Louie Season 5
Created by Louis CK
Premieres April 9th at 10:30pm (ET) on FX
Louie returns Thursday for a fifth season of life lessons and awkward experiences. The loosely structured yet acclaimed FX comedy, given free reign by the network, comes back true to form while still finding the ability to surprise its audience anew. After a Season Four filled with some mini-arcs that missed the mark, Season Five returns to the episode model of earlier years, deploying episodes and through lines in a seemingly random order that still finds a way to make perfect sense. The show doesn’t go as far as completely abandoning the abbreviated story arcs CK has come to rely on, but after a stretch of almost looking like a more traditional half hour cringe comedy, Louie is back to its old ways.
In the first four episodes (those made available to critics) Louie deals with everything from past-due pregnant women to a bevy of unexpected conversations with Pamela, who he is still dating, to a particularly out of the blue bus stop interaction that leaves him embarrassed when discussing it with his daughters and girlfriend. Not everything is handled as adroitly as possible, but that is the charm of both Louie the show and Louis the man. By wielding control over all aspects of the show’s creation, Louis CK has to roll with the punches, but also gets to rise with the tide, and the characters get to follow his lead instead of the other way around.
This feeling of vacillating quality is more apparent than ever this season for both good and bad. A climactic interaction with Pamela in the fourth episode, after the previously mentioned bus stop attack, is incredibly uncomfortable to watch and at first look seems more politically incorrect than necessary. The think pieces will flow throughout the internet like toddlers at a Chuck E. Cheese’s birthday party, everywhere at once and incredibly messy. On second watch, the discomfort doesn’t disappear completely, but is replaced by an understanding between the show and the audience that it isn’t supposed to be a smooth viewing experience and to embrace the feeling that everything isn’t quite right. It is crazy, but not at all surprising, that five years in, Louie is still uncovering new ways to force its audience against the rock of enjoyment and the hard place of averting their eyes.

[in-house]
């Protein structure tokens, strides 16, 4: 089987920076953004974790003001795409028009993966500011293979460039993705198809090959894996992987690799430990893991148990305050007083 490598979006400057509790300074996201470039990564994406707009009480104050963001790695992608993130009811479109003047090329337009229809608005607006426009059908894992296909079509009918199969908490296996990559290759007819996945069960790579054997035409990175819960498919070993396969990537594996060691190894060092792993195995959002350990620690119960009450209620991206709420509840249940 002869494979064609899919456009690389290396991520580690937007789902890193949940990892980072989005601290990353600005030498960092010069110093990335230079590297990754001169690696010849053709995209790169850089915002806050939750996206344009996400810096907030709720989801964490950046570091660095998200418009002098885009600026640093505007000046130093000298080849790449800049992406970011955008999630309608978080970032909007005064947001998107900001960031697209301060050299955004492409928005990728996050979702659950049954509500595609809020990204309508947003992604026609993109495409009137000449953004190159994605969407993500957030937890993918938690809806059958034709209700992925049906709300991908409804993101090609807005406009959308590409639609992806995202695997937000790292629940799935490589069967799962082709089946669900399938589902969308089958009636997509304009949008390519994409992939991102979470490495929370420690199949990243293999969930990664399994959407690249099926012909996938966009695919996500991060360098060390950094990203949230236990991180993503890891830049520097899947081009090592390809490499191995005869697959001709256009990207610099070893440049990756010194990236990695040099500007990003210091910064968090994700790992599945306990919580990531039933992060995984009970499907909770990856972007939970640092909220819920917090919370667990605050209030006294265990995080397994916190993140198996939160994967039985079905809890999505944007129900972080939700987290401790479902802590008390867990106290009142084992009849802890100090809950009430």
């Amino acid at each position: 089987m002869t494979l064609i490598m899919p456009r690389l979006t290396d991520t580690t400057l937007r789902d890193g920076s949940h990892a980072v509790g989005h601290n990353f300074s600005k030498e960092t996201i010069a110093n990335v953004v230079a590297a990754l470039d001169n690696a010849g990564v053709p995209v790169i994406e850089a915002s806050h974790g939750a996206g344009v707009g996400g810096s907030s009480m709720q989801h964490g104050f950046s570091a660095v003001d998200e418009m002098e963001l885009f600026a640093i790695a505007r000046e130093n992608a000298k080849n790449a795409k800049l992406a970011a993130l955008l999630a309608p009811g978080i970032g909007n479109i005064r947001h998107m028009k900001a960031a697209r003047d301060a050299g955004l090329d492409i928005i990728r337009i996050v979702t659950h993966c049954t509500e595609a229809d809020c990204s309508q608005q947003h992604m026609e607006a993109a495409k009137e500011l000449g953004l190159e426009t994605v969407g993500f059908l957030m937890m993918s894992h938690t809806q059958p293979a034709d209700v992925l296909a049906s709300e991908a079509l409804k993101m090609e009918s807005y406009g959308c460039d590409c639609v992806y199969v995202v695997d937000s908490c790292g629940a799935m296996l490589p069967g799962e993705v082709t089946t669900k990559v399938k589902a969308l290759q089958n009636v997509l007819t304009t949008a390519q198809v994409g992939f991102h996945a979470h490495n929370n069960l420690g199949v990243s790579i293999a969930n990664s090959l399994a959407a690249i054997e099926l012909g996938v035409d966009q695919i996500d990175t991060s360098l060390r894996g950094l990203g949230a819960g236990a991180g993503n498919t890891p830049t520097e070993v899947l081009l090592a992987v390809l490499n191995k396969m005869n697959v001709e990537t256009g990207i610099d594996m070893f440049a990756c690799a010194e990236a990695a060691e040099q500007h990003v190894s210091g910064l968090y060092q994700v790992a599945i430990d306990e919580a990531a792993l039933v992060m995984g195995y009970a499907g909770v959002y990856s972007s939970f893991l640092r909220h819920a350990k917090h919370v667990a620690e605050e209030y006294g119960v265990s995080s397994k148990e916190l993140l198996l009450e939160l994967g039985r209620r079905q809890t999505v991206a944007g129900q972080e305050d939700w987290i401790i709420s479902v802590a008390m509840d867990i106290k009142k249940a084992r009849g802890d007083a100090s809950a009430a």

Unfortunately, every uncomfortable storyline doesn’t reap the same results in the early goings. In the season premiere specifically, Louie suffers a similar issue that it ran into in last season’s “So Did the Fat Lady”. As a white male shepherding his own TV show in the current landscape, Louis CK at times runs away with his ability to put whatever he wants on screen. In this case, he suffers from an overzealousness to tell other people’s stories. Is it nice that, in this case, a pregnant woman is able to say what’s on her (and probably many other expectant mothers’) mind? Absolutely. Is it a nasty reminder of the current television landscape that her tirade happens in service of a middle-aged white man’s understanding of her situation and then is immediately followed by his misogynistic and patronizing response? Even more so. It is now a repetitive occurrence for Louie to co-opt females that are less than traditionally attractive to the male gaze to make a point about their lives. It is hard to fully appreciate the magic he creates when he insists on undercutting it with masculine overstepping once every few episodes. Only so much of it can be written off as part of the character before CK himself starts taking the blame.
That’s not to say there aren’t fun parts early on. Louie’s daughters don’t make many appearances, but the ones they do are as magnetic as usual. As the actresses age, they increasingly gain a level of confidence on film that only makes their giggles and curiosity towards their father even better. Michael Rapaport guest stars as a police officer and ex-boyfriend of Louie’s sister, essentially a more frazzled version of his Friends character Gary (the timelines might even work out). His frantic energy is impossible to turn away from, and his and Louie’s “adventure” through New York City results in on of the best episodes of the series, full stop. There are ups and downs over the first chunk of the season—some that can’t be ignored in the larger context of the show—but at this point, no one should be caught off guard when Louis CK goes a step too far and makes television better in the process.